Lucinda Williams had considered releasing a double CD at least once before, but her record company argued against it. Now the veteran singer-songwriter is putting music out on her own label.
Problem solved. Down Where the Spirit Meets the Bone, with 20 songs on two CDs, is available now.
“Once we had all the tracks, it was clear to everyone that there was no way we were going to narrow this down to one album,” said Williams, who recorded 34 songs in Los Angeles with the help of Bill Frisell, Tony Joe White, Ian McLagan, Jakob Dylan, Elvis Costello’s regular rhythm section and others.
Double CDs are usually frowned upon for good reason. They cost more to make, and more to buy. They’re so often bloated with substandard material that it’s a critical cliché to say that judicious editing would have made for a killer single CD.
Music executive Kim Buie hates that last argument, especially because “in some cases, it’s true.”
Buie, who worked at Williams’ former label and is now at the Thirty Tigers distribution company that is handling the new release, worried that Williams was asking too much of fans because earlier this year one of her old albums was re-released in a two-CD format. Then Buie listened.
“As the music started emerging, it was like, holy crap, this is a treasure trove,” she said.
The disc debuted at No. 13 on the Billboard 200, with higher first-week sales than her last new release, despite the $18.98 list price.
Williams’ prolific streak at age 61 upends two beliefs that had become part of her narrative: that she’s a perfectionist who slowly parcels out material, and that her creative well would run dry without romantic turmoil.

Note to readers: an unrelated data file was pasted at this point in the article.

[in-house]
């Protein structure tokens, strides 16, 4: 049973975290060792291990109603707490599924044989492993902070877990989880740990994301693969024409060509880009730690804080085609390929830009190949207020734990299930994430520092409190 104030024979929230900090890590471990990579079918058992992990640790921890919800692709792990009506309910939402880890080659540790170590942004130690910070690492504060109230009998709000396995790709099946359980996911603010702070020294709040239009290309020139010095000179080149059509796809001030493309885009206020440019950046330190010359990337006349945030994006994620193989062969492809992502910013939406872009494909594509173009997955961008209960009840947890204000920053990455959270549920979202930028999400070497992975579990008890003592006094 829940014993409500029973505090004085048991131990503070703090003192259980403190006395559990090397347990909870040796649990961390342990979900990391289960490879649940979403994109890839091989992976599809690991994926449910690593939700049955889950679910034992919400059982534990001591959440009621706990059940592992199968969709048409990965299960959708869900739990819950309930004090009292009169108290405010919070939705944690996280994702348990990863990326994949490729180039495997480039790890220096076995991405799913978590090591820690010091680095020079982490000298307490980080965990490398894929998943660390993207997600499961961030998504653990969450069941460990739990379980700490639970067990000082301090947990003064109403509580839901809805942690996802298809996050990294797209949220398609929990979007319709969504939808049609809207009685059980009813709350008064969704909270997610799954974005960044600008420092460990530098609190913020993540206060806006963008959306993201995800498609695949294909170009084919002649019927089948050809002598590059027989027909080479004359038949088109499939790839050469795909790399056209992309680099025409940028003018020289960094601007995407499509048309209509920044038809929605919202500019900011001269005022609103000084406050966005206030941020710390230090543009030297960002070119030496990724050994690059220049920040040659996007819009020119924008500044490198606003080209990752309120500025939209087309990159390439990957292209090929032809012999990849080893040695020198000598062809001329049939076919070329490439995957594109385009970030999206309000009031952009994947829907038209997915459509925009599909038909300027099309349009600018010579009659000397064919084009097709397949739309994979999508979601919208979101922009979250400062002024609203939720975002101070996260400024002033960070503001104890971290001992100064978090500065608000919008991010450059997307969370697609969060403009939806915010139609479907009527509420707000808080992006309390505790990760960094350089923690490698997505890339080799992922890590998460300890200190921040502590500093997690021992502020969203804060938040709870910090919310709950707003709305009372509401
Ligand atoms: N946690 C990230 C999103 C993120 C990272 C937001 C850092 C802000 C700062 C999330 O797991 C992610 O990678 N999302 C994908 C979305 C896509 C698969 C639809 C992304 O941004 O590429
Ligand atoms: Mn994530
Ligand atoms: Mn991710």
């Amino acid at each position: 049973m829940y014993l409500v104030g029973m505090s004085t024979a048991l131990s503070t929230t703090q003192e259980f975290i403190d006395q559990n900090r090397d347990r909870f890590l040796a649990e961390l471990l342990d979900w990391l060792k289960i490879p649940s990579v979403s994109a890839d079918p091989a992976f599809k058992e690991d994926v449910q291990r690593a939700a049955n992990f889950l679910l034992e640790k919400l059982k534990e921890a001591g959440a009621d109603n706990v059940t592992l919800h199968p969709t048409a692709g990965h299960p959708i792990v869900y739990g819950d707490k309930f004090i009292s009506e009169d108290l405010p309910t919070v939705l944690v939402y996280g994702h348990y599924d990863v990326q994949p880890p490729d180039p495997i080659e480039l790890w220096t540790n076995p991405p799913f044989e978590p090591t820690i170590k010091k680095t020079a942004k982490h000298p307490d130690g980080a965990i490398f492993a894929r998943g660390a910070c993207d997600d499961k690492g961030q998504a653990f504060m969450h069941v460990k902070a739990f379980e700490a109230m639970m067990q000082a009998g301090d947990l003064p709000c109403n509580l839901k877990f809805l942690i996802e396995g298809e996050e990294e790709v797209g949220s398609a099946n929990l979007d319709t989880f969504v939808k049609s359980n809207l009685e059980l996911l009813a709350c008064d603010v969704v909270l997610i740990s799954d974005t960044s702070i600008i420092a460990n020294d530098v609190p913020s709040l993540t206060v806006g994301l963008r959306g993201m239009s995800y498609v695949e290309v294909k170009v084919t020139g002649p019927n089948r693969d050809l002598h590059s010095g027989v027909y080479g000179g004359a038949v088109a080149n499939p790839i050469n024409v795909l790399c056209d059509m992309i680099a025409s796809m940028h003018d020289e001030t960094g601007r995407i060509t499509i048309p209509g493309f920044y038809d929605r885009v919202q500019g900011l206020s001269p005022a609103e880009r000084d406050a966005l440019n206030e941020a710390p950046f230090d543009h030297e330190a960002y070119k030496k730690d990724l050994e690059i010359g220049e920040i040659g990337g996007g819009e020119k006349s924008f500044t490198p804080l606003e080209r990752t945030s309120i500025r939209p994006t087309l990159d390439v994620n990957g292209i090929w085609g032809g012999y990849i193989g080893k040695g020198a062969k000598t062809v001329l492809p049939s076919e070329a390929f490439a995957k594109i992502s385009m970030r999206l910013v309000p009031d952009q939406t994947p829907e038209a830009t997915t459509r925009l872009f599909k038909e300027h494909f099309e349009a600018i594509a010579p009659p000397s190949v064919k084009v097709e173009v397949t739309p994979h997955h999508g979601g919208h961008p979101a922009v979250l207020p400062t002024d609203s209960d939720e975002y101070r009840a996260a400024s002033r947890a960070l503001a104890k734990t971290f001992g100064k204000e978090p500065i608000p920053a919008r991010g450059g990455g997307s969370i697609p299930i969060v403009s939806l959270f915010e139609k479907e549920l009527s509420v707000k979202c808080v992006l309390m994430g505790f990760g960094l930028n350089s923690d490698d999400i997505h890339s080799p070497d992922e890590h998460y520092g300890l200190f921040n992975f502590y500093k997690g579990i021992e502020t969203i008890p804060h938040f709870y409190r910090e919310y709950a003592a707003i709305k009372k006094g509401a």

Chalk it up to being a late bloomer, Williams said.
“I grew up around poets and novelists who got better as they got older,” she said. “It’s not like the rock-pop world. My dad (poet Miller Williams) said to me once that poets aren’t really considered mature in their writing until their mid-50s and beyond.”
Williams, who married her manager Tom Overby in 2009, was taken aback by journalists who wondered if personal happiness would hurt her work. Yet it’s a myth she helped perpetuate. She’d lose herself in relationships and develop writer’s block, which would disappear when the boyfriend did.
That cycle has ended, and Williams is liberated by it.
“I always fantasized about being with someone who would inspire my creativity, like the romantic couples, Zelda and F. Scott Fitzgerald,” she said.
The newfound freedom also has made her more outward-looking in her writing, a trend that started with the title cut to her album “Blessed.” She wanted to write some socially conscious songs in the mold of Bob Dylan’s “Hurricane,” Bruce Springsteen’s “Factory” or Steve Earle’s “Ellis Unit One.”
The new album takes its title from a line in one of her father’s poems, which she sets to music in “Compassion.” The stark acoustic cut is not representative of the project musically – it’s mostly her unique stew of country, blues, rock and soul – but it does set a thematic tone. She sings bitingly about men wrongfully imprisoned, and inviting a rich man to see how the other half lives.
The lovely “When I Look at the World” catalogues a series of ills, which she turns around in a soulful chorus: “Then I look at the world and all its glory, I look at the world and it’s a different story, each time I look at the world.”
“People misunderstand me and think I’m this depressed person, and I’m not,” she said. “At the end of the day, I’m an optimist.”